How Spies Plants Malware Into the Google Play Store
Updated: May 10, 2020
Malicious Android apps from the so-called PhantomLance campaign targeted hundreds of users, and at least two slipped past Google's defenses.
GOOGLE'S PLAY STORE for Android apps has never had a reputation for the strictest protection from malware. Shady adware and even banking trojans have managed over the years to repeatedly defy Google's security checks. Now security researchers have found what appears to be a more rare form of Android abuse: state-sponsored spies who repeatedly slipped their targeted hacking tools into the Play Store and onto victims' phones. At a remote virtual version of its annual Security Analyst Summit, researchers from the Russian security firm Kaspersky today plan to present research about a hacking campaign they call PhantomLance, in which spies hid malware in the Play Store to target users in Vietnam, Bangladesh, Indonesia, and India. Unlike most of the shady apps found in Play Store malware, Kaspersky's researchers say, PhantomLance's hackers apparently smuggled in data-stealing apps with the aim of infecting only some hundreds of users; the spy campaign likely sent links to the malicious apps to those targets via phishing emails. "In this case, the attackers used Google Play as a trusted source," says Kaspersky researcher Alexey Firsh. "You can deliver a link to this app, and the victim will trust it because it’s Google Play." Kaspersky says it has tied the PhantomLance campaign to the hacker group OceanLotus, also known as APT32, widely believed to be working on behalf of the Vietnamese government. That suggests the PhantomLance campaign likely mixed spying on Vietnam's Southeast Asian neighbors with domestic surveillance of Vietnamese citizens. Security firm FireEye, for instance, has linked OceanLotus to previous operations that targeted Vietnamese dissidents and bloggers. FireEye also recently spotted the group targeting China's Ministry of Emergency Management as well as the government of the Chinese province of Wuhan, apparently searching for information related to Covid-19. The first hints of PhantomLance's campaign focusing on Google Play came to light in July of last year. That's when Russian security firm Dr. Web found a sample of spyware in Google's app store that impersonated a downloader of graphic design software but in fact had the capability to steal contacts, call logs, and text messages from Android phones. Kaspersky's researchers found a similar spyware app, impersonating a browser cache-cleaning tool called Browser Turbo, still active in Google Play in November of that year. (Google removed both malicious apps from Google Play after they were reported.) While the espionage capabilities of those apps was fairly basic, Firsh says that they both could have expanded. "What's important is the ability to download new malicious payloads," he says. "It could extend its features significantly." Kaspersky went on to find tens of other, similar spyware apps dating back to 2015 that Google had already removed from its Play Store, but which were still visible in archived mirrors of the app repository. Those apps appeared to have a Vietnamese focus, offering tools for finding nearby churches in Vietnam and Vietnamese-language news. In every case, Firsh says, the hackers had created a new account and even Github repositories for spoofed developers to make the apps appear legitimate and hide their tracks. In total, Firsh says, Kaspersky's antivirus software detected the malicious apps attempting to infect around 300 of its customer's phones. In most instances, those earlier apps hid their intent better than the two that had lingered in Google Play. They were designed to be "clean" at the time of installation and only later add all their malicious features in an update. "We think this is the main strategy for these guys," says Firsh. In some cases, those malicious payloads also appeared to exploit "root" privileges that allowed them to override Android's permission system, which requires apps to ask for a user's consent before accessing data like contacts and text messages. Kaspersky says it wasn't able to find the actual code that the apps would use to hack Android's operating system and gain those privileges.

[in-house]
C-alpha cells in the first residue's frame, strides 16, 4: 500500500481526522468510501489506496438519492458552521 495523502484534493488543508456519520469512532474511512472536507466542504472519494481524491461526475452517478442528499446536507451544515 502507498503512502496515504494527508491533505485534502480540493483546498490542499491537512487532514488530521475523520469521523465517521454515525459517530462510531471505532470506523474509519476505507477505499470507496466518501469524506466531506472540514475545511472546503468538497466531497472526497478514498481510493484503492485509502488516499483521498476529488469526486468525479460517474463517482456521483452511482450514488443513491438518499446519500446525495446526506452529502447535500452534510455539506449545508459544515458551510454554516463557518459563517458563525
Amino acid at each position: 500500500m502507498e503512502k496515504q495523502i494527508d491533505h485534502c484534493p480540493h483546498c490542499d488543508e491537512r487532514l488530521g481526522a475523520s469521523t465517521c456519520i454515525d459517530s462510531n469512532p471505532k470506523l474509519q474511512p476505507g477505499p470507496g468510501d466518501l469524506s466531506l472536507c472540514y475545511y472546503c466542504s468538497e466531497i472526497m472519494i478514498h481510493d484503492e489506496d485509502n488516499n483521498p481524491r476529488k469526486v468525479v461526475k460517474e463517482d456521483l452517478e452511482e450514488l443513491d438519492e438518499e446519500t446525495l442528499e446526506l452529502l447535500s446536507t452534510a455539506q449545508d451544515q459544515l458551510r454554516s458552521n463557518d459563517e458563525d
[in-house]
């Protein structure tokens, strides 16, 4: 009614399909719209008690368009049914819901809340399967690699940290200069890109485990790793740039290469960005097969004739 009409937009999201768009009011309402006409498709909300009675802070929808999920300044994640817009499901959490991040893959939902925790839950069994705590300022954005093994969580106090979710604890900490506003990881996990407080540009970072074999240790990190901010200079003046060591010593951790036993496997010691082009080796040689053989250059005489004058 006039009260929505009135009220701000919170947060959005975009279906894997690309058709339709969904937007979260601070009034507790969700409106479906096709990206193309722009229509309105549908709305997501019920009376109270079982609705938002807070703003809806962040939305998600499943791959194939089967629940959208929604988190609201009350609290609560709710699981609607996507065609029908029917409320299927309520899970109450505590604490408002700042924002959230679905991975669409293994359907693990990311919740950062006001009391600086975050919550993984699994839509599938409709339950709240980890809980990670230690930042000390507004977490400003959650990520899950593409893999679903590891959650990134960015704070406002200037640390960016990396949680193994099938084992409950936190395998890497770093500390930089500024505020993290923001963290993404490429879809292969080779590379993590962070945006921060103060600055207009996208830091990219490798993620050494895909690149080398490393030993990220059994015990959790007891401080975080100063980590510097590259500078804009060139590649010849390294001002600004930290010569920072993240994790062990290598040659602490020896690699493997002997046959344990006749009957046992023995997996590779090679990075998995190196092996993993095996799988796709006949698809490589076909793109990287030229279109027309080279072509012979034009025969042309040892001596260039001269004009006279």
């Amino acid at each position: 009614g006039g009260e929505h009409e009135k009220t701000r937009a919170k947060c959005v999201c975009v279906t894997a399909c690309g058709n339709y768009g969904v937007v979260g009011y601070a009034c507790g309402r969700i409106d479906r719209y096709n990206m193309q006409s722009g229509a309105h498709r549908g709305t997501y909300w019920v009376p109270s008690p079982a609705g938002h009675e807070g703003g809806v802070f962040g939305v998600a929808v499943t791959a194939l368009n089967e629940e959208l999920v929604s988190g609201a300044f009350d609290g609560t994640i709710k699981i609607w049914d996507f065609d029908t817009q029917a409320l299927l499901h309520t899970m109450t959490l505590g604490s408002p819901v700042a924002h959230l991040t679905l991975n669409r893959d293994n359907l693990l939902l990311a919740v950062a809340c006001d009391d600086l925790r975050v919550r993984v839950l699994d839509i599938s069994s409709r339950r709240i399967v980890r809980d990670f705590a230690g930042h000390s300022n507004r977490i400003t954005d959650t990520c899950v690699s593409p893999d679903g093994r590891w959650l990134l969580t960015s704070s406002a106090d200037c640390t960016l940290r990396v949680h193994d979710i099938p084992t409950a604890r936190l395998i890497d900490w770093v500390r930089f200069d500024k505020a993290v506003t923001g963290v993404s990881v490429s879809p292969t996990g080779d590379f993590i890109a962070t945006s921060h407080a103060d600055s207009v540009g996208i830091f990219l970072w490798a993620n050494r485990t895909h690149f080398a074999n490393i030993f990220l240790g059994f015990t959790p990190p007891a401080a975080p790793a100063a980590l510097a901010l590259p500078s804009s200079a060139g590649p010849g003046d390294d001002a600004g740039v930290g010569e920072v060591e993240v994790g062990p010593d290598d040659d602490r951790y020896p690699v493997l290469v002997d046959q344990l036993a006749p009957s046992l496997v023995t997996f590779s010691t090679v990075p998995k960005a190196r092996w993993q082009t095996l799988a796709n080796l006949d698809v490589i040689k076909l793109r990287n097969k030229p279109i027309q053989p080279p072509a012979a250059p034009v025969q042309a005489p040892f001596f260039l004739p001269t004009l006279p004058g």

When WIRED reached out to Google for comment, the company responded in a statement, saying, "We appreciate the work of the researchers in sharing their findings with us. We've since taken action against all the apps they identified." Once Kaspersky had identified the PhantomLance apps, its researchers were able to match their code with older malware used by OceanLotus, which has been active since at least 2013. The apps shared characteristics with Android malware that Chinese security firm Antiy Labs found in an unofficial Vietnamese app store in 2014, for instance, and the spyware's command-and-control domains overlapped with desktop-targeted OceanLotus malware identified previously by security firms Trend Micro, ESET, and Palo Alto Networks. PhantomLance would hardly be the first instance of state-sponsored hackers abusing Google Play to distribute their spy tools. The nonprofit Security Without Borders found last year that one hacking contractor was hiding Android spy tools in Google Play on behalf of the Italian government. And last November, Google revealed that the notorious Russian hacker group Sandworm had in late 2017 snuck several pieces of malware into Google Play targeting Ukrainians and Koreans—the latter perhaps as part of Russia's sabotage operations focused on the 2018 Olympics in Pyeongchang. But the PhantomLance operation is particularly disturbing because it shows that even after Google removed much of OceanLotus's spyware from Google Play, it didn't detect at least two of the malicious apps, says Kaspersky's Kurt Baumgartner. "Even after this group had been reported as active on Google Play, they were still active and hosting viable variants into late 2019," Baumgartner says. "To me, this says something about the walled garden approach—and how confidence in walled gardens is shaken."